But then I'm arguing an outdated ethic: current thinking among a large number of people holds that bad or even ill-chosen words constitute violence, the same as an explosion does. This is the dominant belief in many writing communities--such as SF&F. So perhaps it is best for new writers seeking entry to such communities, to avoid such themes until they thoroughly understand how to handle them in a way that this dominant belief approves.

I don't like this but I can't change it.

Comment posted by Everglue Horace deleted Feb 26th, 2017

I love you for the chemistry analogy. I learned this the right way with t-butyllithium and 70% perchloric acid (admittedly less flashy than PETN but both still nasty) and watched as a coworker immediately followed up by learning it the wrong way.

Oh yeah, and had my own "don't" experience with homemade napalm.


Right, I'll see myself out.

I think I get where you're coming from. That said most of the time the people who write that kind of stuff are either too emotionally immature to heed your advice OR...they're people who have been through that stuff. In the case of the latter they don't write it to be edgy. They write and share it because it's something they've been through. They share it because they want to give a middle finger to the universe for being so cruel and/or let others know they're not alone. Something like that.

I think you were better off sticking to your carpentry analogy. I think it's more accurate and a bit more realistic. Writing is a lot like building a cabinet. If you're unskilled and attempting it without instructions it's probably not going to come out looking good plus you could hurt yourself (or others) if you're not careful.

The odds of fan fiction causing irreparable damage are slim. The only way I could see a fic blowing up in someone's face is if they know full well how to go about lacing their fic with nitro in which case it's a matter of being mature enough to know better and doing it anyways.

Tl'dr yeah edgy fan fic gonna be edgy but at the same time some of the best known authors wrote terrible stories when they started out. It's sort of a right of passage.

4434602 I'll cordially disagree with this; not because they don't learn from mucking up (I agree that's true and ultimately necessary), but because you can easily write something that's going to hit your audience in the wrong way and make them think 'This bad thing is actually kind of cool'. Steven King's Rage is the best real-world example that leaps to mind, but we've seen a lot of it on Fimfic, too - I mean there are literally universes that now exist as reactions to all the universes that horribly fuck up BDSM practices, or go all the way to 11 with Rape, etc. And while someone at Stage 3 can point out why all those stories are fucked up, a reader at Stage 1 can't tell the difference.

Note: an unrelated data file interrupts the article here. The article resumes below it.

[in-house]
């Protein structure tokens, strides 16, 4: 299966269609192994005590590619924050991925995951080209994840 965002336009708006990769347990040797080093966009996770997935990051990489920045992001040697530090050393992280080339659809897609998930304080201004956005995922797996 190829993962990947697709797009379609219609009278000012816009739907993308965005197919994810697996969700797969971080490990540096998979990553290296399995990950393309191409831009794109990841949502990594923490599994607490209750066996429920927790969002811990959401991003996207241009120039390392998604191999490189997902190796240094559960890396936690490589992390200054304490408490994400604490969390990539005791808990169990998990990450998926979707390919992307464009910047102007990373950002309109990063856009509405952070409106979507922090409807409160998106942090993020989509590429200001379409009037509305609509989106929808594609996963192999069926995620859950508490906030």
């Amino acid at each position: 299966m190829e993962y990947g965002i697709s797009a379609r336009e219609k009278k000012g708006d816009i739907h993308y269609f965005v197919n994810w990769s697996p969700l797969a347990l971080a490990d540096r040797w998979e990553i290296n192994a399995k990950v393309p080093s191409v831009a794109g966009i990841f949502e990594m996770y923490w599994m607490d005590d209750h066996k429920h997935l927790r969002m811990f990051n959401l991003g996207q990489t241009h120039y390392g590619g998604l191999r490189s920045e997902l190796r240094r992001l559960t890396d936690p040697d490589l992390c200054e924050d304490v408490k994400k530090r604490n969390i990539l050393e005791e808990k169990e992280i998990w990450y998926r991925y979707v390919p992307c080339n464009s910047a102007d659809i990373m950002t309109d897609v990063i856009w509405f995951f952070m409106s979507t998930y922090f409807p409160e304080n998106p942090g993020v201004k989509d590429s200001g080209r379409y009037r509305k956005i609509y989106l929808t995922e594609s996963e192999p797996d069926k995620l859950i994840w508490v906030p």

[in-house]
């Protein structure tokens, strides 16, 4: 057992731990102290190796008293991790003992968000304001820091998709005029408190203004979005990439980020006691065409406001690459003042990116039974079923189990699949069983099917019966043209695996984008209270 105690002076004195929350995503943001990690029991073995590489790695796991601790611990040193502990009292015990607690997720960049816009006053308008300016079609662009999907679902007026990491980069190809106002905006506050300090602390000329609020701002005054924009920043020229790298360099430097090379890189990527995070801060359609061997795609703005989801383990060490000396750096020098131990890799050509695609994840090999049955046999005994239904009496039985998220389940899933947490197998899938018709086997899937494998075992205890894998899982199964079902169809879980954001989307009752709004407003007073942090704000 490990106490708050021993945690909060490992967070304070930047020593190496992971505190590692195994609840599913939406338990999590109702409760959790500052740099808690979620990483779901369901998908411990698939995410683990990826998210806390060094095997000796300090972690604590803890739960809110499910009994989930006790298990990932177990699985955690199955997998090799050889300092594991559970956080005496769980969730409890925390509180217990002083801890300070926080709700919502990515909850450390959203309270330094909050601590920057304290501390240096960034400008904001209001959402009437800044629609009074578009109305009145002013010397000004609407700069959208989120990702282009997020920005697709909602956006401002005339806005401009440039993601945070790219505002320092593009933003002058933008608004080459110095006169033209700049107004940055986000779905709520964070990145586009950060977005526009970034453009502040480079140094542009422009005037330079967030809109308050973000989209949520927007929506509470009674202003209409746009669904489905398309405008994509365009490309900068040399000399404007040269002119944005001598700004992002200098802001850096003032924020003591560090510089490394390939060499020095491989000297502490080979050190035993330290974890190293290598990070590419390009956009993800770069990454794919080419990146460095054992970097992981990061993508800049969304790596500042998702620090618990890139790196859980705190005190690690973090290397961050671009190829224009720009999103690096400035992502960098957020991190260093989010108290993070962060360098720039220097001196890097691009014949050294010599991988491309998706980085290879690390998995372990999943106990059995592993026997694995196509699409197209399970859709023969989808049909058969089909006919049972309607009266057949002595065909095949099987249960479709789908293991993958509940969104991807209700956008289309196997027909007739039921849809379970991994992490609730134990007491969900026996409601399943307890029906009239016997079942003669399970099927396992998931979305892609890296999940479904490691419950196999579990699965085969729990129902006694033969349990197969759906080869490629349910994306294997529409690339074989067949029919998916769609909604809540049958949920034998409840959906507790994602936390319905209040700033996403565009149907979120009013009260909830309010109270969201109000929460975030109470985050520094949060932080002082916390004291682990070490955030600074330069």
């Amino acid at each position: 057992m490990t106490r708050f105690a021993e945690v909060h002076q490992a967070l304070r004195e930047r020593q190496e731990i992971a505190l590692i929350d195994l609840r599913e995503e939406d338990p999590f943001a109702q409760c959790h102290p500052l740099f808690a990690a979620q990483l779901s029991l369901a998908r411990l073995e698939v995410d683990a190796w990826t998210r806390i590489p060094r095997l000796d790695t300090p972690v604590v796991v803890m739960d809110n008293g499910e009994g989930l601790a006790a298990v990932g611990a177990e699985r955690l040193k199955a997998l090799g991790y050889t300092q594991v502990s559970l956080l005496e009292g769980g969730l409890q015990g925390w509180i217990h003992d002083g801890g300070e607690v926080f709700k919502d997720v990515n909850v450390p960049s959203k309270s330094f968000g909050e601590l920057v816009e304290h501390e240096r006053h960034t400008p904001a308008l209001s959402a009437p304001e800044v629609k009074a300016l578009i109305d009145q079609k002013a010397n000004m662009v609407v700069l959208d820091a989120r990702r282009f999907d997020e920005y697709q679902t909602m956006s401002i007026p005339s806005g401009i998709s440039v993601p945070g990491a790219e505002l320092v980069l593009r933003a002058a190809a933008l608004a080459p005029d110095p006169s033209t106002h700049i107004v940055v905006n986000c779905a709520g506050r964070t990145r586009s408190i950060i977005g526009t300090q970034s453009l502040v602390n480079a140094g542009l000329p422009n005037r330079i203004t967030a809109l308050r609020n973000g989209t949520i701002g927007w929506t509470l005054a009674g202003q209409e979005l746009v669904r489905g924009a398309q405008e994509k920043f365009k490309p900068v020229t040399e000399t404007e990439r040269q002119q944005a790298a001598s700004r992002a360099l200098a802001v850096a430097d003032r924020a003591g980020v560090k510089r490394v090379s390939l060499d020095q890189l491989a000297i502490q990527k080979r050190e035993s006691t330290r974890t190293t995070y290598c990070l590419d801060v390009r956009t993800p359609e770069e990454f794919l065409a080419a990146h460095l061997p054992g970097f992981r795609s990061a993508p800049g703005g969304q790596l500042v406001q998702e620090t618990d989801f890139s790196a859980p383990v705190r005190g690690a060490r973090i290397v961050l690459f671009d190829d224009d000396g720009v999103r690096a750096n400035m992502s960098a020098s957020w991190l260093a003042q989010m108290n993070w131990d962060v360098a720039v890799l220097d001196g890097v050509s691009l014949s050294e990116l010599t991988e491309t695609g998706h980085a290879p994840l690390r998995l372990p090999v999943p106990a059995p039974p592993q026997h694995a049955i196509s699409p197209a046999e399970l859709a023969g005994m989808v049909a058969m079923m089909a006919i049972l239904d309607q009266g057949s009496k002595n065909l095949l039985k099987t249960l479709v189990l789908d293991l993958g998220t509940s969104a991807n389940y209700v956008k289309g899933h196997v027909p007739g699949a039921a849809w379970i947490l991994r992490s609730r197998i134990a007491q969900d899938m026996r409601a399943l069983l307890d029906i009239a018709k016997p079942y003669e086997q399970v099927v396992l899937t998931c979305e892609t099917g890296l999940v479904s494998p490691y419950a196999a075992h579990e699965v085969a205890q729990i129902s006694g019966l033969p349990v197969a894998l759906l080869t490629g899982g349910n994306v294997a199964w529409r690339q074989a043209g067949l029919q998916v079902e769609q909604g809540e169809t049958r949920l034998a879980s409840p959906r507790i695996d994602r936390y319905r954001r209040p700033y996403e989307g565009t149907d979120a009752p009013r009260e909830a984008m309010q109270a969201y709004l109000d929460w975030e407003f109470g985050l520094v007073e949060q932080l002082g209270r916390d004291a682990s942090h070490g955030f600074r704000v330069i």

4434776 While I'd concur that the pendulum has swung too far in the direction of 'Don't try this', it also did arise out of reaction to all the stories in which certain serious subjects became MacGuffins for the protagonist/villain to provide motivation. And it really does suck when you're someone whose had to live <Horrible scenario>, and then you continually see movies/books/etc using <Horrible Scenario> to motivate the hero, only they conveniently fail to show all the other Fucked Up Shit that comes with it. Hence, Women In Refrigerators as an early-modern internet example of such blowback against that movement.

There's definitely an authoritarian strain on the left which needs to learn how to live & let live, but the core idea of 'Maybe you shouldn't muck around with serious subjects you know nothing about' is a decent one.

People like "the wrong things" all the time, and being annoyed by people enjoying crap is kind of futile. If people decide they like crap, that's on them, in the end.

Some people are seriously unhinged, but the idea that that means we need to preemptively round off the sharp edges on everything is much worse.

There's definitely an authoritarian strain on the left which needs to learn how to live & let live, but the core idea of 'Maybe you shouldn't muck around with serious subjects you know nothing about' is a decent one.

It's a terrible one. In fact, it is the worst one of all. It is the belief that there are certain Approved Thoughts, and only Responsible People are allowed to write about such topics.

It is censorship repackaged, and nothing more.


You're arguing black and white here. I find;

People learn how to use these things well by playing with them, at least to some extent. Your first work is probably going to be bad regardless of what it is about.

To be especially reductive.

If these topics are most likely to result in a negative reaction to a story by a new author, and other topics are not, rather than saying everything they initially write will be bad anyway,it seems a fair argument to me that they should be steered towards more-appropriate-for-skill-level topics, themes, etc. to learn the craft than the big, explosive, blow-uppy stuff. Walk before you run, etc.

The fact that, as Morning Sun mentions, the blowy-uppy stuff is more liable to really negatively portray members of its audience is just salt in that wound.

Negative results, even if it's "just" downvoted to oblivion, can also seriously hurt the chances the author is going to want to or try to improve in future. It feels like absolute shit. This is an argument I'm making for the authors of those stories, not for their readers.